1 Kings 13:9
For so was it charged me by the word of the LORD, saying, Eat no bread, nor drink water, nor turn again by the same way that thou camest.
Jump to: BarnesBensonBICambridgeClarkeDarbyEllicottExpositor'sExp DctGaebeleinGSBGillGrayGuzikHaydockHastingsHomileticsJFBKDKingLangeMacLarenMHCMHCWParkerPoolePulpitSermonSCOTTBWESTSK
(9) Nor turn again . . .—The significance of this command is less obvious. It may have meant that he should not suffer the way of his return (which would clearly not be the obvious way) to be known, but should vanish swiftly, like the messenger of Elisha to Jehu (2Kings 9:3; 2Kings 9:10), when his work was done. If so, his neglect of the spirit of the command was the first step in the way of his destruction.

13:1-10 In threatening the altar, the prophet threatens the founder and worshippers. Idolatrous worship will not continue, but the word of the Lord will endure for ever. The prediction plainly declared that the family of David would continue, and support true religion, when the ten tribes would not be able to resist them. If God, in justice, harden the hearts of sinners, so that the hand they have stretched out in sin they cannot pull in again by repentance, that is a spiritual judgment, represented by this, and much more dreadful. Jeroboam looked for help, not from his calves, but from God only, from his power, and his favour. The time may come when those that hate the preaching, would be glad of the prayers of faithful ministers. Jeroboam does not desire the prophet to pray that his sin might be pardoned, and his heart changed, but only that his hand might be restored. He seemed affected for the present with both the judgment and the mercy, but the impression wore off. God forbade his messenger to eat or drink in Bethel, to show his detestation of their idolatry and apostacy from God, and to teach us not to have fellowship with the works of darkness. Those have not learned self-denial, who cannot forbear one forbidden meal.Eat no bread, nor drink water - The reason of the command is evident. The man of God was not to accept the hospitality of any dweller at Bethel, in order to show in a marked way, which men generally could appreciate, God's abhorrence of the system which Jeroboam had "devised of his own heart."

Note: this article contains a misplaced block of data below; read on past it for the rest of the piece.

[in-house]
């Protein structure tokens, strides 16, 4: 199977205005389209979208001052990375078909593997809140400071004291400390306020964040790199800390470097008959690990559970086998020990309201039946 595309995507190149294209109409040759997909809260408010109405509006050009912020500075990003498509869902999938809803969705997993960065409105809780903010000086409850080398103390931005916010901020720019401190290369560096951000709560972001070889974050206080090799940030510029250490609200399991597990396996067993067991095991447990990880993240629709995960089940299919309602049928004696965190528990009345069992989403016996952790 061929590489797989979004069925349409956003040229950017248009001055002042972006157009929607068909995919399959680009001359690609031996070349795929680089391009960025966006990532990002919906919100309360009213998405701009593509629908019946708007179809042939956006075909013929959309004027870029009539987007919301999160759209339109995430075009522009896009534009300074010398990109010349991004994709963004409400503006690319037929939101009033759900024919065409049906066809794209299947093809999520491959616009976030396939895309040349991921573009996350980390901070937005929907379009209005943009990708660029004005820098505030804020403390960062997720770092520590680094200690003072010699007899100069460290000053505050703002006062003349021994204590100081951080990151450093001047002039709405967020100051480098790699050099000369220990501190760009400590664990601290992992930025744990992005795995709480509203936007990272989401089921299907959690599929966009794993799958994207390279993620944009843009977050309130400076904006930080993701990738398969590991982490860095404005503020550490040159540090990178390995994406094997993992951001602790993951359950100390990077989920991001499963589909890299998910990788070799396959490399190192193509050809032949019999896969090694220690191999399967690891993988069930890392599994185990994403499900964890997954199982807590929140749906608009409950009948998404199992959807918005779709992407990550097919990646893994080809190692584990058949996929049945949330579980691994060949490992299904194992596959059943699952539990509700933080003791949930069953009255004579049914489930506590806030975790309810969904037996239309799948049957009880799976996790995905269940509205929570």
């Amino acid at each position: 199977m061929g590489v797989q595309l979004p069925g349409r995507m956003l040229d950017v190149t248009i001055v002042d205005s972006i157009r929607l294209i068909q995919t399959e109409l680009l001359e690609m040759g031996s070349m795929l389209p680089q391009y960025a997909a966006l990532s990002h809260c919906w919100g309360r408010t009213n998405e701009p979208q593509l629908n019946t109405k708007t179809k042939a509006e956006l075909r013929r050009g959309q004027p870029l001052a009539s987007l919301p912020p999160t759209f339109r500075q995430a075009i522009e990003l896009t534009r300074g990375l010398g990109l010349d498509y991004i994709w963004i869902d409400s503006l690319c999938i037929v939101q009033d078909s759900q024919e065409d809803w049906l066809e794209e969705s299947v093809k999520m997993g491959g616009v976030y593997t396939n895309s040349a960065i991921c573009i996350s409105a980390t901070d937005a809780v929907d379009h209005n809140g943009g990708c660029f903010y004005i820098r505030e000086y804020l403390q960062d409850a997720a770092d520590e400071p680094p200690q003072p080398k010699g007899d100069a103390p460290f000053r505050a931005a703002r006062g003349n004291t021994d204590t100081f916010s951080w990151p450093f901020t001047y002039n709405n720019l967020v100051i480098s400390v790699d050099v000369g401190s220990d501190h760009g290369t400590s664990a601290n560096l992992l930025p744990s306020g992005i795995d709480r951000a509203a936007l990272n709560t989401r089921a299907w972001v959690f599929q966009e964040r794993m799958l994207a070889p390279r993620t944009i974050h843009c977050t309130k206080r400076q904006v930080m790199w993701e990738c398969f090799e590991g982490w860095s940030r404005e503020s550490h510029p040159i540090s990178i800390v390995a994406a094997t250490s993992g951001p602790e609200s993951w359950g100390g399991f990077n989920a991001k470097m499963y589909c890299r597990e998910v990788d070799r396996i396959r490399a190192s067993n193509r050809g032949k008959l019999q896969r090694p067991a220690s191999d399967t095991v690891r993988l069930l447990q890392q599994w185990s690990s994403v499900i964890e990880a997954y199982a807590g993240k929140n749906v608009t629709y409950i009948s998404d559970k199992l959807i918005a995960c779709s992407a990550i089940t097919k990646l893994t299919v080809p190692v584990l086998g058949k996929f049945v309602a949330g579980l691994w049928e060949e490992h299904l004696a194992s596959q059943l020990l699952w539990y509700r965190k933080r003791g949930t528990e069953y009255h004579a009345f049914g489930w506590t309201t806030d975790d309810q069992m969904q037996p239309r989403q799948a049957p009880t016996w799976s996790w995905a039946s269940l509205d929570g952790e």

Nor turn again by the same way that thou camest - This command seems to have been given simply to test the obedience of the prophet by laying him under a positive as well as a moral obligation.

2-9. he cried against the altar—which is put for the whole system of worship organized in Israel.